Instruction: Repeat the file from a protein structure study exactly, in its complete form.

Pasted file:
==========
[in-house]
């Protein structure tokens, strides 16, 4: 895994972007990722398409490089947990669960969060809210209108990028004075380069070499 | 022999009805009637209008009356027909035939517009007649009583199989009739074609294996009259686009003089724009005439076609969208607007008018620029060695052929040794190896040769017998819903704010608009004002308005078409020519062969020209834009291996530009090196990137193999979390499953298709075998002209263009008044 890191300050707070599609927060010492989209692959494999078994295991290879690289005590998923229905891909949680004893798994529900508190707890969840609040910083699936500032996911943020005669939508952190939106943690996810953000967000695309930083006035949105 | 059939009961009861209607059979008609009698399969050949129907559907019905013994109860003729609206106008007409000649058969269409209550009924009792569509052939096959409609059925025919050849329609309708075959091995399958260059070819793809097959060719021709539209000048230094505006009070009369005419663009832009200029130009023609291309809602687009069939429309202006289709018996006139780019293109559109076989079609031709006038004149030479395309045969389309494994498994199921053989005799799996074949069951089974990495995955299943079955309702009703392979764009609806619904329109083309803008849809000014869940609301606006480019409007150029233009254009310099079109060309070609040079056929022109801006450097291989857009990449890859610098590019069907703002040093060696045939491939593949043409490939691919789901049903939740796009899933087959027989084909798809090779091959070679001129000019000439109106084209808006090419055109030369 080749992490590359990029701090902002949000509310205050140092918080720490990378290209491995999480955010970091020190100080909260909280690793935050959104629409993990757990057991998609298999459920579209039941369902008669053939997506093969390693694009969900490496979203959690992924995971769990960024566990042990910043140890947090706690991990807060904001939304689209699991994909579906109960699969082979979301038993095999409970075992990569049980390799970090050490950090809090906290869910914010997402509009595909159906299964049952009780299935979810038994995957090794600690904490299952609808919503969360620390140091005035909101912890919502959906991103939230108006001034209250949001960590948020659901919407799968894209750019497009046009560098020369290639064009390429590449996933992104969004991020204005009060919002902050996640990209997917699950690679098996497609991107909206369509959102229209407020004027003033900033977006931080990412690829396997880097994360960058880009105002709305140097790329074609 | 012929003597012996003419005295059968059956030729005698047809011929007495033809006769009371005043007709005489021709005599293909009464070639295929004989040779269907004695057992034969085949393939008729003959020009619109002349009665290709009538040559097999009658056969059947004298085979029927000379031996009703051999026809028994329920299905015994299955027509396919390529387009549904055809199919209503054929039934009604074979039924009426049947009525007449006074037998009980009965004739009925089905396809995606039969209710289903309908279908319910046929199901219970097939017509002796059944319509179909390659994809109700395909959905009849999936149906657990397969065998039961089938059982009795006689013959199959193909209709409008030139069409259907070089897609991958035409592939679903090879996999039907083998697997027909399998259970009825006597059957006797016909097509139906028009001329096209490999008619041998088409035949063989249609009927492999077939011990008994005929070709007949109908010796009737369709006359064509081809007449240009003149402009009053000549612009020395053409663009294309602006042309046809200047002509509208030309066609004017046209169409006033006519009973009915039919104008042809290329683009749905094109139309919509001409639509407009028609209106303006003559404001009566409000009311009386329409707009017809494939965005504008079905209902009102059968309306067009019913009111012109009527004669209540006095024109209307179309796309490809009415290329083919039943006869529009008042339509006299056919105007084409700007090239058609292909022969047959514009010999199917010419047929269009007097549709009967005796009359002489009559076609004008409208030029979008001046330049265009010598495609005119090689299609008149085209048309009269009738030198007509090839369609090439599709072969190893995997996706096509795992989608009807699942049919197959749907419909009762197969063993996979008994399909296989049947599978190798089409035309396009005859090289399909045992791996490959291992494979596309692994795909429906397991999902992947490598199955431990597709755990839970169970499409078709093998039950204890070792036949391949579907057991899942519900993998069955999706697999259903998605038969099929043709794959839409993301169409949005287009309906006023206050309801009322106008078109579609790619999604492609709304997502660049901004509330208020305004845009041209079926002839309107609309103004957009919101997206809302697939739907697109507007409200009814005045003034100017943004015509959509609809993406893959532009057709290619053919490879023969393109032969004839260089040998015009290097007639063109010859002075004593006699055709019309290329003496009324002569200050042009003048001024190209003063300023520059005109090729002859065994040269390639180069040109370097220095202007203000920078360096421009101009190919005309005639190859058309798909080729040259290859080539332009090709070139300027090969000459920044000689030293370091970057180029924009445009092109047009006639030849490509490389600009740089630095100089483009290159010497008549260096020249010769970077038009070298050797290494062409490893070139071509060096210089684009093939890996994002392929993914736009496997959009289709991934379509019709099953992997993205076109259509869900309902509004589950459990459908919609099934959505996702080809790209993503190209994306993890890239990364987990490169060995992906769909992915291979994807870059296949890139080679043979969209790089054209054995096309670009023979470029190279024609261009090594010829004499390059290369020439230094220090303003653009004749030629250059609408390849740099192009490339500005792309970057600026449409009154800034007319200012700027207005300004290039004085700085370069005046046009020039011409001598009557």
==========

[in-house]
């Protein structure tokens, strides 16, 4: 895994972007990722398409490089947990669960969060809210209108990028004075380069070499 | 022999009805009637209008009356027909035939517009007649009583199989009739074609294996009259686009003089724009005439076609969208607007008018620029060695052929040794190896040769017998819903704010608009004002308005078409020519062969020209834009291996530009090196990137193999979390499953298709075998002209263009008044 890191300050707070599609927060010492989209692959494999078994295991290879690289005590998923229905891909949680004893798994529900508190707890969840609040910083699936500032996911943020005669939508952190939106943690996810953000967000695309930083006035949105 | 059939009961009861209607059979008609009698399969050949129907559907019905013994109860003729609206106008007409000649058969269409209550009924009792569509052939096959409609059925025919050849329609309708075959091995399958260059070819793809097959060719021709539209000048230094505006009070009369005419663009832009200029130009023609291309809602687009069939429309202006289709018996006139780019293109559109076989079609031709006038004149030479395309045969389309494994498994199921053989005799799996074949069951089974990495995955299943079955309702009703392979764009609806619904329109083309803008849809000014869940609301606006480019409007150029233009254009310099079109060309070609040079056929022109801006450097291989857009990449890859610098590019069907703002040093060696045939491939593949043409490939691919789901049903939740796009899933087959027989084909798809090779091959070679001129000019000439109106084209808006090419055109030369 080749992490590359990029701090902002949000509310205050140092918080720490990378290209491995999480955010970091020190100080909260909280690793935050959104629409993990757990057991998609298999459920579209039941369902008669053939997506093969390693694009969900490496979203959690992924995971769990960024566990042990910043140890947090706690991990807060904001939304689209699991994909579906109960699969082979979301038993095999409970075992990569049980390799970090050490950090809090906290869910914010997402509009595909159906299964049952009780299935979810038994995957090794600690904490299952609808919503969360620390140091005035909101912890919502959906991103939230108006001034209250949001960590948020659901919407799968894209750019497009046009560098020369290639064009390429590449996933992104969004991020204005009060919002902050996640990209997917699950690679098996497609991107909206369509959102229209407020004027003033900033977006931080990412690829396997880097994360960058880009105002709305140097790329074609 | 012929003597012996003419005295059968059956030729005698047809011929007495033809006769009371005043007709005489021709005599293909009464070639295929004989040779269907004695057992034969085949393939008729003959020009619109002349009665290709009538040559097999009658056969059947004298085979029927000379031996009703051999026809028994329920299905015994299955027509396919390529387009549904055809199919209503054929039934009604074979039924009426049947009525007449006074037998009980009965004739009925089905396809995606039969209710289903309908279908319910046929199901219970097939017509002796059944319509179909390659994809109700395909959905009849999936149906657990397969065998039961089938059982009795006689013959199959193909209709409008030139069409259907070089897609991958035409592939679903090879996999039907083998697997027909399998259970009825006597059957006797016909097509139906028009001329096209490999008619041998088409035949063989249609009927492999077939011990008994005929070709007949109908010796009737369709006359064509081809007449240009003149402009009053000549612009020395053409663009294309602006042309046809200047002509509208030309066609004017046209169409006033006519009973009915039919104008042809290329683009749905094109139309919509001409639509407009028609209106303006003559404001009566409000009311009386329409707009017809494939965005504008079905209902009102059968309306067009019913009111012109009527004669209540006095024109209307179309796309490809009415290329083919039943006869529009008042339509006299056919105007084409700007090239058609292909022969047959514009010999199917010419047929269009007097549709009967005796009359002489009559076609004008409208030029979008001046330049265009010598495609005119090689299609008149085209048309009269009738030198007509090839369609090439599709072969190893995997996706096509795992989608009807699942049919197959749907419909009762197969063993996979008994399909296989049947599978190798089409035309396009005859090289399909045992791996490959291992494979596309692994795909429906397991999902992947490598199955431990597709755990839970169970499409078709093998039950204890070792036949391949579907057991899942519900993998069955999706697999259903998605038969099929043709794959839409993301169409949005287009309906006023206050309801009322106008078109579609790619999604492609709304997502660049901004509330208020305004845009041209079926002839309107609309103004957009919101997206809302697939739907697109507007409200009814005045003034100017943004015509959509609809993406893959532009057709290619053919490879023969393109032969004839260089040998015009290097007639063109010859002075004593006699055709019309290329003496009324002569200050042009003048001024190209003063300023520059005109090729002859065994040269390639180069040109370097220095202007203000920078360096421009101009190919005309005639190859058309798909080729040259290859080539332009090709070139300027090969000459920044000689030293370091970057180029924009445009092109047009006639030849490509490389600009740089630095100089483009290159010497008549260096020249010769970077038009070298050797290494062409490893070139071509060096210089684009093939890996994002392929993914736009496997959009289709991934379509019709099953992997993205076109259509869900309902509004589950459990459908919609099934959505996702080809790209993503190209994306993890890239990364987990490169060995992906769909992915291979994807870059296949890139080679043979969209790089054209054995096309670009023979470029190279024609261009090594010829004499390059290369020439230094220090303003653009004749030629250059609408390849740099192009490339500005792309970057600026449409009154800034007319200012700027207005300004290039004085700085370069005046046009020039011409001598009557």